There’s probably going to be another gap of at least a week before my next substantial post, but I have a few more interesting links:
Comix Cube on comics, sound effects, and typography, with a focus on the work of Jordan Crane:
That being said, there’s something especially exciting about what Crane is doing here. The graphic forms he’s using are typographic, but by and large they’re just beyond identifying as anything in our alphabet.
SF writer Karl Schroeder makes the case for aspirational science fiction:
The fact is that if I’ve learned one thing in two years of studying how we think about the future, it’s that the one thing that’s sorely lacking in the public imagination is positive ideas about where we should be going. We seem to do everything about our future except try to design it. It’s a funny thing: nobody ever questions your credentials if you predict doom and destruction. But provide a rosy picture of the future, and people demand that you justify yourself. Increasingly, though, I believe that while warning people of dire possibilities is responsible, providing them with something to aspire to is even more important.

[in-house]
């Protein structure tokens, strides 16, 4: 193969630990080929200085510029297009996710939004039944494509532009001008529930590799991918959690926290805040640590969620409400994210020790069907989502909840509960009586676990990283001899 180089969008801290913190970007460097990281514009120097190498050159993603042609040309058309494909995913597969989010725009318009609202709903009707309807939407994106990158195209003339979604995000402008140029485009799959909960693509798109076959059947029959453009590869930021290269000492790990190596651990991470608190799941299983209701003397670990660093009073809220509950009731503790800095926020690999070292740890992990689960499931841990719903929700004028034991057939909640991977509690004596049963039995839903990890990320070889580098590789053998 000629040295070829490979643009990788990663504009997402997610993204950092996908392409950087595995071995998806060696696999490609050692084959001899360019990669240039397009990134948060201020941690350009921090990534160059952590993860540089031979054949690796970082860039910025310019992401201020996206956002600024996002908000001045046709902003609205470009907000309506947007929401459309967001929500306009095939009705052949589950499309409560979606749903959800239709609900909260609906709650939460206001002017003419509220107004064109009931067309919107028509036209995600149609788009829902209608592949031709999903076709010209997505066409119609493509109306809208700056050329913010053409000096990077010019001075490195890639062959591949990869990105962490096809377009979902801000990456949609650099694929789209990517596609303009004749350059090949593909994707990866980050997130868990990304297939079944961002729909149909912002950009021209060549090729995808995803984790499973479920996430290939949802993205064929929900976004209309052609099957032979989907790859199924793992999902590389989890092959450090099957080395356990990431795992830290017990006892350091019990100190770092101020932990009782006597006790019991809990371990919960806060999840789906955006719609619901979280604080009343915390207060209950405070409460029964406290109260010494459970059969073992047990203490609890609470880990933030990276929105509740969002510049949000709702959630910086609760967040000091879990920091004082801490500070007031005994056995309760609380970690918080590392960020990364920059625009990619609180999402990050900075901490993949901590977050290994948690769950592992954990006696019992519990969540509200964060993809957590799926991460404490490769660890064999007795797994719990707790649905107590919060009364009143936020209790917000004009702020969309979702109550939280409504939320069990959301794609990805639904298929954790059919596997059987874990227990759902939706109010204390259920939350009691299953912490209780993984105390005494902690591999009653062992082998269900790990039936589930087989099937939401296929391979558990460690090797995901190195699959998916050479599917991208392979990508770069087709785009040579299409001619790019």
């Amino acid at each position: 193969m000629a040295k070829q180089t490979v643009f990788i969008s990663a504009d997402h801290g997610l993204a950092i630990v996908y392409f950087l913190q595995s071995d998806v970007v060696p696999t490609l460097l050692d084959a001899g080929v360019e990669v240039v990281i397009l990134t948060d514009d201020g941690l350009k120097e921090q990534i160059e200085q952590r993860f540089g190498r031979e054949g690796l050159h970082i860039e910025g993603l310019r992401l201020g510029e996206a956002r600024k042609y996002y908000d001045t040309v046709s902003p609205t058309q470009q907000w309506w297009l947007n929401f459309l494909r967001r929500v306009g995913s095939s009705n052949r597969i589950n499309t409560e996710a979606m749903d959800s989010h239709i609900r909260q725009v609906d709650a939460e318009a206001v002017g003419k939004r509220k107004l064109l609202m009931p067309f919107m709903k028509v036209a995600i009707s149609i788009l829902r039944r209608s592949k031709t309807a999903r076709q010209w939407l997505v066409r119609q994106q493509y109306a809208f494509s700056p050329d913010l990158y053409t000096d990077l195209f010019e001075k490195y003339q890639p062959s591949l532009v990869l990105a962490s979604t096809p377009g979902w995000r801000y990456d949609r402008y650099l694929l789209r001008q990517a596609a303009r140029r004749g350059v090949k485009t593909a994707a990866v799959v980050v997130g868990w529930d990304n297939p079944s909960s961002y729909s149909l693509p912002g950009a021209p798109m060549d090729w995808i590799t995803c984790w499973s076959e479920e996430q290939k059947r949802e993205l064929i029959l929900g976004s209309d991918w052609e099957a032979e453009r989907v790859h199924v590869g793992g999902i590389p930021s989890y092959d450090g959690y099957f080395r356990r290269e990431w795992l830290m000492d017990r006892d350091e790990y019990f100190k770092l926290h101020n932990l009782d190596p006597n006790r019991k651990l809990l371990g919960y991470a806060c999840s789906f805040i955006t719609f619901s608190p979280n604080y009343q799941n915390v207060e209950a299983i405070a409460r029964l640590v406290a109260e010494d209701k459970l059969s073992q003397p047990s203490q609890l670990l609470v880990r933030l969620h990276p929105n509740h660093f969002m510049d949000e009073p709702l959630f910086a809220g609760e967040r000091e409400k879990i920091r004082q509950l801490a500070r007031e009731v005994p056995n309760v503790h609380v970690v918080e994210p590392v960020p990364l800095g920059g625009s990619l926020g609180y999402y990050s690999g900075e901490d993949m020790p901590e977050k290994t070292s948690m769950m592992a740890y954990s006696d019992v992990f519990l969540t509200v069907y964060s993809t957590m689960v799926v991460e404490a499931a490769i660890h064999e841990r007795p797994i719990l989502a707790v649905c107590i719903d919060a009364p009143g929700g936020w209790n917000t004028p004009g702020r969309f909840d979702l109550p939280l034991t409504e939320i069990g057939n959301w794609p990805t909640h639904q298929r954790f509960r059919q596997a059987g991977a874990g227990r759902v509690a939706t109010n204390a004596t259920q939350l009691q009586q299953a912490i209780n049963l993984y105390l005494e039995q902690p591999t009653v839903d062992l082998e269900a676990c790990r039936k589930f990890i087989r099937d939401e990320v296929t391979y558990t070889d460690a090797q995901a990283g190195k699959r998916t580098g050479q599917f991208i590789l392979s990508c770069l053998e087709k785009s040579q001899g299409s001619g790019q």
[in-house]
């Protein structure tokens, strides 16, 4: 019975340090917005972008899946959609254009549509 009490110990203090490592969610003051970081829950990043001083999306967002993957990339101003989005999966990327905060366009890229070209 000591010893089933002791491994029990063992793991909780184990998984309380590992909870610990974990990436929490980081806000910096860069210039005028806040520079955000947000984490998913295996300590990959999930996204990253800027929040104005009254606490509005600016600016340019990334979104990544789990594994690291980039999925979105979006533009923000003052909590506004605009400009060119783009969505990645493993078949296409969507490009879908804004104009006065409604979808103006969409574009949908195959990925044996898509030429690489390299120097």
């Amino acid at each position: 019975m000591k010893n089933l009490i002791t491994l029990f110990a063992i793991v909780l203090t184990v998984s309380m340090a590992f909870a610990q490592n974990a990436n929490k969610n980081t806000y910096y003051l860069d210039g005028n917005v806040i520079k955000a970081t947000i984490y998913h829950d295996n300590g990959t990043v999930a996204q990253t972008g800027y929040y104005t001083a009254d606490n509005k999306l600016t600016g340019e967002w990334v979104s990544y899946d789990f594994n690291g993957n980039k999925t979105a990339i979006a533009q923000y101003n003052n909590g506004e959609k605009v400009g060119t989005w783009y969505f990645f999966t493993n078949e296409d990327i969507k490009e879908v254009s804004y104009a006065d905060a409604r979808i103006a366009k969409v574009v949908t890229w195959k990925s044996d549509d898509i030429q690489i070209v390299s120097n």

Right now, this is the kind of thing I want to read.
This article, about a local-food restaurant operating in a small Virginia town, contains the most comedically oblivious sentence I’ve seen in any news story this week:
The biggest challenge has been winning over townspeople. It’s not hard to find residents who say that a meal at the Harvest Table is more than they can afford, though none who said so in interviews had actually eaten there.
Gee, I wonder why.
Every so often, you hear politicians and talking heads claim that half of Americans–the bottom half–pay no taxes. This is, of course, not the case; these people are using rhetorical sleight of hand, using the single word “taxes” when they mean “federal income taxes.” Kevin Drum explains the real situation, and then clarifies exactly who doesn’t owe federal income tax, and why.